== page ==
The discovery of transformation by Frederick Griffith in Streptococcus pneumonia has played an important role in how we are now able to introduce plasmid DNA molecules into cells. Transformation is the uptake of DNA molecules released from the donor cell by the recipient cell. It is one of the three ways bacteria are able to exchange genetic material. In Griffith’s experiment he introduced mice to two different forms of S. pneumonia, one smooth, pathogenic and encapsulated and the other rough, nonpathogenic and noncapsulated (Snustad, 193). The mice were injected with live rough strain and heat killed smooth strain. The deaths of the mice lead Griffith to conclude that some genes of the killed smooth strain were transformed to the rough strain and the bacteria became encapsulated and pathogenic, therefore leading to the death of the mice (Snustad, 193).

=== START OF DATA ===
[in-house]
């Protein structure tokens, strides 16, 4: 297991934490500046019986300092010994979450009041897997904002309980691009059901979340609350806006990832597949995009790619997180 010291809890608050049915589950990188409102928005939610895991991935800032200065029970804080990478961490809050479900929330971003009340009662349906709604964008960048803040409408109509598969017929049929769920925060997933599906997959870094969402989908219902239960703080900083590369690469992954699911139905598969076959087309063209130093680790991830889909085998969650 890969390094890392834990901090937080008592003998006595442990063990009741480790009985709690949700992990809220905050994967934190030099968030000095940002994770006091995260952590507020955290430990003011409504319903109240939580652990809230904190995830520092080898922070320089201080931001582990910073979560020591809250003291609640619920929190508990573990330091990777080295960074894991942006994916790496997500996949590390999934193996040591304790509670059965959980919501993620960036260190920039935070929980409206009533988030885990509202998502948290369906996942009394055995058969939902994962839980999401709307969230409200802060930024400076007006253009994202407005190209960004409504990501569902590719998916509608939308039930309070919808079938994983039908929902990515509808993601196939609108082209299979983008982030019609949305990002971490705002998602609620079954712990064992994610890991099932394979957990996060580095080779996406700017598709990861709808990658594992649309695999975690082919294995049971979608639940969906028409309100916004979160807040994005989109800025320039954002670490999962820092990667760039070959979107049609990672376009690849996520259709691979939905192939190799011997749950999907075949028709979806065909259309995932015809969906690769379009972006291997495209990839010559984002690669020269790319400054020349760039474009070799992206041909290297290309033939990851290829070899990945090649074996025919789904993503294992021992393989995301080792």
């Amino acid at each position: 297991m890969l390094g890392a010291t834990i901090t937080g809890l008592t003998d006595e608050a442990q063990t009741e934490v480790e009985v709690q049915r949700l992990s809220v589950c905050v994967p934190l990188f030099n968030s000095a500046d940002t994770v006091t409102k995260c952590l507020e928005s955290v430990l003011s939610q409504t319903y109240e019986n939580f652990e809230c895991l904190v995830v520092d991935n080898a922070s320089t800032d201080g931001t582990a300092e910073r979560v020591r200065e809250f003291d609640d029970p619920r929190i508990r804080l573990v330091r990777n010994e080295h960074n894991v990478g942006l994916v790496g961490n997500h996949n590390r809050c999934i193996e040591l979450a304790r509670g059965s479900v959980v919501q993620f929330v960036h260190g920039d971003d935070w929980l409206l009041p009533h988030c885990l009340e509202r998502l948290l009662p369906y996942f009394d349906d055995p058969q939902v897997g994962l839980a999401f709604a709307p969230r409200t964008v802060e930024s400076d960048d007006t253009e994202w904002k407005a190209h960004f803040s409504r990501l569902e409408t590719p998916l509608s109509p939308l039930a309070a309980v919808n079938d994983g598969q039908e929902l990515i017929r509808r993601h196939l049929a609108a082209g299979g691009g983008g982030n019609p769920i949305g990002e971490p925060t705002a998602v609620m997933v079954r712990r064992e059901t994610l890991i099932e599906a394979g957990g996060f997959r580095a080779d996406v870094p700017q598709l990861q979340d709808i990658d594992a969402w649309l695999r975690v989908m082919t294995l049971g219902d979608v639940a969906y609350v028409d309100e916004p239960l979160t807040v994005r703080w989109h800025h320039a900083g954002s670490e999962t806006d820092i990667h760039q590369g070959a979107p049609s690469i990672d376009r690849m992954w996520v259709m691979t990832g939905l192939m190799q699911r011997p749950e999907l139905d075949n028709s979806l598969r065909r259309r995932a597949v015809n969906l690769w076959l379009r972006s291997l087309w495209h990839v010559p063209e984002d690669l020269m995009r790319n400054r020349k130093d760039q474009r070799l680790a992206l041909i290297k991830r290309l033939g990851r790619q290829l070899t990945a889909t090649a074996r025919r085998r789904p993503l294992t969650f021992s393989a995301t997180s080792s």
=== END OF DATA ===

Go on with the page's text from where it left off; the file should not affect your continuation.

Plasmids are small circular DNA molecules. They are not essential for survival of the host bacteria. Some carry genes that allow resistance to antibiotics (Anderson). Plasmid pUC18 is a circular DNA molecule. It contains portions of the E. coli Lac Z gene, which encodes for the first 146 amino acids of β - galactosidase. E. coli contains the Lac Z gene, which encodes β - galactosidase . The E. coli Lac operon digests lactose. Once E. coli is transformed with pUC18, complementation occurs. E. coli produces active β –galactoidase. The active β –galactoidase hydrolyzes the substrate, X gal , which is located on the agar plates.